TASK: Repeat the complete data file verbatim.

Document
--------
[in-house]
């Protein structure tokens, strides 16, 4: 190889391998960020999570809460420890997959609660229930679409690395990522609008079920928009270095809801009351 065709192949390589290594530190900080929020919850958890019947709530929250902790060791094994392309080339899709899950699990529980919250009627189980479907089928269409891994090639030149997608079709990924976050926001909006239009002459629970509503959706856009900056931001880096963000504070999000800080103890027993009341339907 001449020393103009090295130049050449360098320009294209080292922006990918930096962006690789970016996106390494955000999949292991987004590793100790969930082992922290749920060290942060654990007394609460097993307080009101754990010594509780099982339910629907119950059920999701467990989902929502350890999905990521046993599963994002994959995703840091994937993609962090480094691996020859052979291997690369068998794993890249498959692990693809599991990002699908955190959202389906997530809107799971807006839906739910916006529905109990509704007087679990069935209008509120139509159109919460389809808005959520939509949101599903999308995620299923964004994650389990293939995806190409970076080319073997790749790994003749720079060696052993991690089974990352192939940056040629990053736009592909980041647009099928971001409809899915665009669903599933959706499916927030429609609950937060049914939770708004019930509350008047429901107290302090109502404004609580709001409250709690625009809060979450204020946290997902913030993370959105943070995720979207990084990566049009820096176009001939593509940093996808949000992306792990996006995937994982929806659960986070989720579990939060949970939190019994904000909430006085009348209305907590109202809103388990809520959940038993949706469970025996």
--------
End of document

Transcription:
[in-house]
């Protein structure tokens, strides 16, 4: 190889391998960020999570809460420890997959609660229930679409690395990522609008079920928009270095809801009351 065709192949390589290594530190900080929020919850958890019947709530929250902790060791094994392309080339899709899950699990529980919250009627189980479907089928269409891994090639030149997608079709990924976050926001909006239009002459629970509503959706856009900056931001880096963000504070999000800080103890027993009341339907 001449020393103009090295130049050449360098320009294209080292922006990918930096962006690789970016996106390494955000999949292991987004590793100790969930082992922290749920060290942060654990007394609460097993307080009101754990010594509780099982339910629907119950059920999701467990989902929502350890999905990521046993599963994002994959995703840091994937993609962090480094691996020859052979291997690369068998794993890249498959692990693809599991990002699908955190959202389906997530809107799971807006839906739910916006529905109990509704007087679990069935209008509120139509159109919460389809808005959520939509949101599903999308995620299923964004994650389990293939995806190409970076080319073997790749790994003749720079060696052993991690089974990352192939940056040629990053736009592909980041647009099928971001409809899915665009669903599933959706499916927030429609609950937060049914939770708004019930509350008047429901107290302090109502404004609580709001409250709690625009809060979450204020946290997902913030993370959105943070995720979207990084990566049009820096176009001939593509940093996808949000992306792990996006995937994982929806659960986070989720579990939060949970939190019994904000909430006085009348209305907590109202809103388990809520959940038993949706469970025996």